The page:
Olen (poet)

From Wikipedia, the free encyclopedia
Jump to navigation Jump to search

Olen (Ancient Greek: Ὠλήν) was a legendary early poet from Lycia who went to Delos, where his hymns celebrating the first handmaidens of Apollo in the island of the god's birth and other "ancient hymns" were still part of the cult at Delos in the time of Herodotus:

Arge and Opis came at the same time as the gods of Delos and are honoured by the Delians in a different way. For the Delian women make collections in these maidens' names, and invoke them in the hymn which Olen, a Lycian, composed for them; and the rest of the islanders, and even the Ionians, have been taught by the Delians to do the like. This Olen, who came from Lycia, made the other old hymns also which are sung in Delos.

— Herodotus, Persian Wars, iv.35.1[1]

The hieratic poetry of Olen is now entirely lost. Pausanias wrote, "The Lycian Olen, an earlier poet, who composed for the Delians, among other hymns, one to Eileithyia, styles her 'the clever spinner', clearly identifying her with fate, and makes her older than Cronos." (Description of Greece 8.21.3).[2] Apparently Olen's hymn reflected the pre-Hellenic role of Eileithyia, whom Olympian mythographers like Hesiod recast as a daughter of Zeus and Hera.[3]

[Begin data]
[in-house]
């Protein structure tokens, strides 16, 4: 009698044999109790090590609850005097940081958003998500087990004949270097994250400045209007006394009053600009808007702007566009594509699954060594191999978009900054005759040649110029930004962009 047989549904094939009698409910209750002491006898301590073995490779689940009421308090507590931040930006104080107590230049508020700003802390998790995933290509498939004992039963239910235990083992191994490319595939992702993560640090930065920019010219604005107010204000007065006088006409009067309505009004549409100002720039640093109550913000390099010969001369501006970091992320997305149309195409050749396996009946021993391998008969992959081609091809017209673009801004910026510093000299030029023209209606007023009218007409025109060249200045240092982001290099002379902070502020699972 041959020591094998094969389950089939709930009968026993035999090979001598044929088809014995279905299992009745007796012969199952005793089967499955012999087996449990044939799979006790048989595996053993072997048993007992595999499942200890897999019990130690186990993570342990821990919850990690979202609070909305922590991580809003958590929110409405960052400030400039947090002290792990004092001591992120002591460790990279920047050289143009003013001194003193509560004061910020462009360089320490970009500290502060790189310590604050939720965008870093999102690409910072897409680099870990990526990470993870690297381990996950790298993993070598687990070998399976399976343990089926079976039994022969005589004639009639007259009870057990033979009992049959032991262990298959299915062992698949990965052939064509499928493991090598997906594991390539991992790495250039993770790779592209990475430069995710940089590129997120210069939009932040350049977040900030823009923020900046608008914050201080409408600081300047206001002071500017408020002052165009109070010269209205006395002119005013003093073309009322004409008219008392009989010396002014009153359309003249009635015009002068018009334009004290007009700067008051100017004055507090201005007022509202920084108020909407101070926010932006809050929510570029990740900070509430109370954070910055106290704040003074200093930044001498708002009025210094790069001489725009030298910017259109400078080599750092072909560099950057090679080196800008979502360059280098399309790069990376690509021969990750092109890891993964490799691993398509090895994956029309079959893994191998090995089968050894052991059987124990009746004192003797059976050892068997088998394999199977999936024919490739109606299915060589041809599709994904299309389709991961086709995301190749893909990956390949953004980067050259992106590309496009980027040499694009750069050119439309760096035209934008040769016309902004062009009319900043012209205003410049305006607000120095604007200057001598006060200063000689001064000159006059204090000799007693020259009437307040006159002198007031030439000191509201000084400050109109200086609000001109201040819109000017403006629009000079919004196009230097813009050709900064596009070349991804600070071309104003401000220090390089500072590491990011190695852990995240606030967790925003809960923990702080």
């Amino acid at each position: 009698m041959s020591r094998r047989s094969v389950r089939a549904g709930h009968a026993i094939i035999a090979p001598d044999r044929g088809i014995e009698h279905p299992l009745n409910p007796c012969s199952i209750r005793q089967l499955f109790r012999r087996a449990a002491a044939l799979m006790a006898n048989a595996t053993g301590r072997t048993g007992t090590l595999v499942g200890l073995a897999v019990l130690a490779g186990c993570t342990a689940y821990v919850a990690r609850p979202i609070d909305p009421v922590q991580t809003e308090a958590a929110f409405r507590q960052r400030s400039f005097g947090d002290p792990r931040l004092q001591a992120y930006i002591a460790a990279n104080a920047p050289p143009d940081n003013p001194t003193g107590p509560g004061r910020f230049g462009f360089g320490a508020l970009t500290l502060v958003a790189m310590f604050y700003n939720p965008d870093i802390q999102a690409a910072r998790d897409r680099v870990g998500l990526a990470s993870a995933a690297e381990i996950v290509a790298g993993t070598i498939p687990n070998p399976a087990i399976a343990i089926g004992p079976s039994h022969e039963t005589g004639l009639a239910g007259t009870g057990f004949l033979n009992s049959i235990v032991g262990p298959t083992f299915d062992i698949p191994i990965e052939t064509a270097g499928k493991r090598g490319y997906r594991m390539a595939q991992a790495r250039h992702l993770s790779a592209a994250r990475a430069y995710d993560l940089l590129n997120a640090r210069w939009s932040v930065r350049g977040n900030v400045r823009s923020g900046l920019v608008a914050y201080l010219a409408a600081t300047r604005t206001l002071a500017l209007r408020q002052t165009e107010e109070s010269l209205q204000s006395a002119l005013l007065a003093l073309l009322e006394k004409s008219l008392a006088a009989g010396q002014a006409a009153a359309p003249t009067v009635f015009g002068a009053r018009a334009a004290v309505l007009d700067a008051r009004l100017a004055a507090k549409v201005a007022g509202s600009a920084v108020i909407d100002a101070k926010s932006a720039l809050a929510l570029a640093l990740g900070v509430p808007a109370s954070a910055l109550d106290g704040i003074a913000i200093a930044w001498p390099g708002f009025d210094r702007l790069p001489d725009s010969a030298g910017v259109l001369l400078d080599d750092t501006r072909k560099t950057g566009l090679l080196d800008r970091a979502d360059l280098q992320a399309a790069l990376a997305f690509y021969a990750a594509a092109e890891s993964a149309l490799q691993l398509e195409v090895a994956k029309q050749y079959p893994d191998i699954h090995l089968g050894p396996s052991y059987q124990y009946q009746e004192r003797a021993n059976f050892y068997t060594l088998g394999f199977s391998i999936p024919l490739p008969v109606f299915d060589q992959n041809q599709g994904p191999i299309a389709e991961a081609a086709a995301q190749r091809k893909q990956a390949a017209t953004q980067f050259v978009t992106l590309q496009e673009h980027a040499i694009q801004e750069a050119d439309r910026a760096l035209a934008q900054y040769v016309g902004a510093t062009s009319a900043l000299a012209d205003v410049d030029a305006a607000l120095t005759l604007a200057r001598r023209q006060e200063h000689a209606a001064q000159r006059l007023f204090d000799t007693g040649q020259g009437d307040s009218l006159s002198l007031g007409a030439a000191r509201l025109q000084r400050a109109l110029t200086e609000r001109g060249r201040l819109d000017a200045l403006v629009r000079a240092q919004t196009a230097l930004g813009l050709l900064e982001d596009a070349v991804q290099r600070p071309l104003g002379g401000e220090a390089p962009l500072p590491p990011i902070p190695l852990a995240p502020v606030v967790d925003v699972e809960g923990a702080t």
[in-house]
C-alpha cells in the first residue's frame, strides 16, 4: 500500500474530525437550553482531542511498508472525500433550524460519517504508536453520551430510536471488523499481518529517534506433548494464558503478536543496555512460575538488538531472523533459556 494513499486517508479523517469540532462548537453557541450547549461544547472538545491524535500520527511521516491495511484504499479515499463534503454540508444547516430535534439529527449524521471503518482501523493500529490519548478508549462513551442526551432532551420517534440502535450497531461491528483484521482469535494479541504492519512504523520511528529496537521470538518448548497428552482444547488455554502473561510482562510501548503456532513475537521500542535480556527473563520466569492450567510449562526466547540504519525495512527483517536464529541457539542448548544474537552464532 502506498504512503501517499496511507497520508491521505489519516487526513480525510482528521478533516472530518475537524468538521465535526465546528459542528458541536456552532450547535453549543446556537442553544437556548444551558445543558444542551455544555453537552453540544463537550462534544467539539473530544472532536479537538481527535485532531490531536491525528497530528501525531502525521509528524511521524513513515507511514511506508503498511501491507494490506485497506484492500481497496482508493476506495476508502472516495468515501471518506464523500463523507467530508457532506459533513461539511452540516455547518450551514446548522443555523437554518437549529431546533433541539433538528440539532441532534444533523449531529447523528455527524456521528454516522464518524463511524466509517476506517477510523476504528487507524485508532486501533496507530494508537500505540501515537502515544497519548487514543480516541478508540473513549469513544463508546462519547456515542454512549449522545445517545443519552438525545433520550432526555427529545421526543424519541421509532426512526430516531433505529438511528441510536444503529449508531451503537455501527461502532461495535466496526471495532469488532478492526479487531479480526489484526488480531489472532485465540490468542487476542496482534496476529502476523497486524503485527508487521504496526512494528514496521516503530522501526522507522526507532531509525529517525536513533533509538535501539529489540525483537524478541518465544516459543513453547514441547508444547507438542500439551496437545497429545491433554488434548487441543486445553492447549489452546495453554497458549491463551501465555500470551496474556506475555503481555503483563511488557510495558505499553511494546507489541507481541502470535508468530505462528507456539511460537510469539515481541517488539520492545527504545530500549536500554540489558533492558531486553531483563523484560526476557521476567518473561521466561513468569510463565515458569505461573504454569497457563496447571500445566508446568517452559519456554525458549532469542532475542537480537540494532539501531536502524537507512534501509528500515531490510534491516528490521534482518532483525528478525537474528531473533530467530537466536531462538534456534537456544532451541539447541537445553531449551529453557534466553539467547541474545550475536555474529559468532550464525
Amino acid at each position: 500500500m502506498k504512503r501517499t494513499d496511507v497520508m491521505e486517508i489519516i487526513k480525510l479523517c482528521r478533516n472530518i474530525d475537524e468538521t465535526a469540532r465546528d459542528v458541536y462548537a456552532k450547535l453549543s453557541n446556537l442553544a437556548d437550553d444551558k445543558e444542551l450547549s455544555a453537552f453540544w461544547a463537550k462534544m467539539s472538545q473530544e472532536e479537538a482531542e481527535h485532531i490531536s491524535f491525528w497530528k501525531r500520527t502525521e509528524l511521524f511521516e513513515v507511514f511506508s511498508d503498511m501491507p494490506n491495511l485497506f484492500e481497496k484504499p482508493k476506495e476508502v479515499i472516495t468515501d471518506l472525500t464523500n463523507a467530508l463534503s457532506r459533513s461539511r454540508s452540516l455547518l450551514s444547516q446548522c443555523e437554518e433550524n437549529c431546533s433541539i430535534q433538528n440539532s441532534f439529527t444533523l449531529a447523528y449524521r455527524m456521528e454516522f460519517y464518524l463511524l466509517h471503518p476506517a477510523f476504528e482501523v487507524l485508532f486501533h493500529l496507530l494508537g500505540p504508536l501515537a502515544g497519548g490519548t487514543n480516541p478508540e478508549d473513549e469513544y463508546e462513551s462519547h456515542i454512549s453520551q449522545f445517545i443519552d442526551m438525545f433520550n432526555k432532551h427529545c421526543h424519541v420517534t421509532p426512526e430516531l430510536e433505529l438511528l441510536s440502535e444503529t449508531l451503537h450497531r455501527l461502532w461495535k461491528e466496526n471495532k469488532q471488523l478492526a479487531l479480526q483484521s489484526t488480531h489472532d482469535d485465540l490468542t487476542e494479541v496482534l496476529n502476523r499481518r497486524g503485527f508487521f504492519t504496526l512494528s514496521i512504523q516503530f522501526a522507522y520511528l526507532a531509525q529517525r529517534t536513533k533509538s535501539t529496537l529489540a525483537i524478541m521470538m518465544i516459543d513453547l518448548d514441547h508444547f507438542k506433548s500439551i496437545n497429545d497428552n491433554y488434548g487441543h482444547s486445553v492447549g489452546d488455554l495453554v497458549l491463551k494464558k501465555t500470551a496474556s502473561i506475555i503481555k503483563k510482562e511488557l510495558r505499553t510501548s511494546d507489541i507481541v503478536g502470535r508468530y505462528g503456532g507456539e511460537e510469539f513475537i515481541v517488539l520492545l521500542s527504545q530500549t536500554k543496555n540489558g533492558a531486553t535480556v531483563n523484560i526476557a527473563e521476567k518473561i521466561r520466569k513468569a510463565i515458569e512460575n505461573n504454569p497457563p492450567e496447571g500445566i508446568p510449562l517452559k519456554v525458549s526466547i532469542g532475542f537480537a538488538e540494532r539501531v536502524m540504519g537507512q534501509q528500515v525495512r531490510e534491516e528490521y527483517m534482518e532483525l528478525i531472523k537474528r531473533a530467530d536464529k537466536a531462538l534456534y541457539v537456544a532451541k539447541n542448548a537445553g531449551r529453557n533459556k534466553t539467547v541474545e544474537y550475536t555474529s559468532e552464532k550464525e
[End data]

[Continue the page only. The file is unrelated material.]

The Delphian Pythia Boeo attributed to him the introduction of the cult of Apollo and the invention of the epic meter.[4] Many hymns, nomes (simple songs to accompany the circular dance of the chorus), and oracles, attributed to Olen, were preserved in Delos, revered as Apollo's birthplace. "The legend which was especially attributed to him was that of Apollo's sojourn among the Hyperboreans."[5]


  1. ^ Herodotus,The Persian Wars, iv. 35.1.
  2. ^ Pausanias, The Description of Greece, 1. 18. 5 (trans. Jones) (Greek travelogue 2nd century AD) "The Delians sacrifice to Eileithyia and sing a hymn of Olen."
  3. ^ See Herodotus, iv.35.1; Callimachus, Hymn to Delos, 305; Pausanias i.18; ii.13.1 "Olen, in his hymn to Hera, says that Hera was reared by the Seasons, and that her children were Ares and Hebe"; v.7.6 9 (mentions Olen's hymn to Achaeia); ix.27; x.5.
  4. ^ Hyperborea: Fabulous Land of the Far North, Theoi Project, theoi.com. Accessed 2012-5-28.
  5. ^ Peck, Harry Thurston, Harpers Dictionary of Classical Antiquities, Harper and Brothers, New York, 1898.

Further reading[edit]

  • Encyclopædia Britannica 1911: Olen